The following is some points that you could keep in mind whilst questioning the children. People already have their own assumptions about the credibility of a child's testimony. For instance, Leippe and Romnancyk (1989) found that adults will judge a summary as more reliable if it is believed to come from an adult rather than a child. However, it would be a good idea to shake the confidence of the child, without bullying, as Nigro et al (1989) found that child witnesses who appear confident are judged as more credible than adult witnesses. It may also be a good idea to point out that until recent changes in legislation children under six were considered incompetent to testify and that when children did testify in court, the judge had to formally warn the jury that they were listening to a child. This may help to discredit the children's testimony.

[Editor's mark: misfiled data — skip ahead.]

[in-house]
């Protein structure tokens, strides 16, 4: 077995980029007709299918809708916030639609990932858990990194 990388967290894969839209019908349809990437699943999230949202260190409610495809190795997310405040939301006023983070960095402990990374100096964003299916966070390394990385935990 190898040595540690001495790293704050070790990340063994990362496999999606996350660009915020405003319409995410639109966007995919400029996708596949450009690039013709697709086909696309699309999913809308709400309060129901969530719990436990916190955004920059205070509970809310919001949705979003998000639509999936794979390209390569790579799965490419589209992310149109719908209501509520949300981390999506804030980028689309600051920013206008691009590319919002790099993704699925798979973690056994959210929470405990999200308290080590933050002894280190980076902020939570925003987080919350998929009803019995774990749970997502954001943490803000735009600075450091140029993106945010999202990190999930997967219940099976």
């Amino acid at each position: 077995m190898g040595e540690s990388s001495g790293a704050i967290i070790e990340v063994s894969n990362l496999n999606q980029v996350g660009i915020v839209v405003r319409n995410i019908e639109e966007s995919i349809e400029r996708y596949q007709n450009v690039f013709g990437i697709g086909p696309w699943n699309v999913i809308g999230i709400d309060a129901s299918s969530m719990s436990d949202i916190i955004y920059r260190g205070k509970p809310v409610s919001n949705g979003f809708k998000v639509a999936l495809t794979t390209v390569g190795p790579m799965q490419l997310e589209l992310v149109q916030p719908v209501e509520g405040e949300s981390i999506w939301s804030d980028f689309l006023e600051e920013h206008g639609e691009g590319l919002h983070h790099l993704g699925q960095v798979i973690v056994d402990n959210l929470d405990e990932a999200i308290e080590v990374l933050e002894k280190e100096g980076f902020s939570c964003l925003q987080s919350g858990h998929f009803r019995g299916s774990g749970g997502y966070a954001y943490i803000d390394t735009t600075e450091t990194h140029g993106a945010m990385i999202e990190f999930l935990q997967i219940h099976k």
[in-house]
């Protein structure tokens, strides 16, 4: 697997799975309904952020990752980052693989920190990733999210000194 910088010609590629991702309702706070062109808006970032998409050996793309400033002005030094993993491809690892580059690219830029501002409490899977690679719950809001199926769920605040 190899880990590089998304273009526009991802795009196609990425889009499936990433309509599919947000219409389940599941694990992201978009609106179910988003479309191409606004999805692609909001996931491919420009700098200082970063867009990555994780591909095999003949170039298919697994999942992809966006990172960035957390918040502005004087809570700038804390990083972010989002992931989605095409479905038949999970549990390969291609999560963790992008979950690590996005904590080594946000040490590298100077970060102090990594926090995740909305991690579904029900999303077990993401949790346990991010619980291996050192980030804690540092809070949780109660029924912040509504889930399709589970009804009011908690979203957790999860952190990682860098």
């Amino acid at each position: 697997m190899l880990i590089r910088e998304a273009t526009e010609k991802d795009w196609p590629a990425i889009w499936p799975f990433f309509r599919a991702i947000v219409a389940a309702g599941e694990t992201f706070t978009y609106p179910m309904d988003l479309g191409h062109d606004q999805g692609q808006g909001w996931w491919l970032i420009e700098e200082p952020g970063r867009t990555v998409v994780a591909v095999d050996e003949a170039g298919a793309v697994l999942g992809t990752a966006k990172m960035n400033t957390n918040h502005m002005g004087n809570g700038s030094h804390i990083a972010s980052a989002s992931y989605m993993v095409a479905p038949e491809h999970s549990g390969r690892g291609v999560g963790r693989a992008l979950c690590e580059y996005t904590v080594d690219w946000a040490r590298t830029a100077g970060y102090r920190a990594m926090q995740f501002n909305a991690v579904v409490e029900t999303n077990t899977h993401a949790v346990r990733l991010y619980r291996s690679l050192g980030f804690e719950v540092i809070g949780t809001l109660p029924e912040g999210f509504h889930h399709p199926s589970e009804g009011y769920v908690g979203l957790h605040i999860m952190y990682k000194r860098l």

It may be useful to mention to the jury that Piaget (1932) interviewed one hundred children about lying and honesty. From his findings he argued that children younger than six years old cannot identify statements containing a lie and that children do not have an adult understanding of truth and lies until after the age of ten. Therefore, you could try to show the children's limited understanding of what is true and what is a lie when questioning the children. This would make the jury doubt the evidence given by the child. .
Psychological research has suggested that children can be suggestible and leading questions can have a huge effect on young children. For example, Lepore and Sesco (1994) conducted an experiment where four to six year old children played with a man called "Dale". The children were later interviewed about his play session. For half of the children the interviewer remained neutral after the child recalled an action, but for the other half of the children, after the child recalled something the interviewer would interpret the response in an incrimination way, for example "He wasn"t supposed to say that".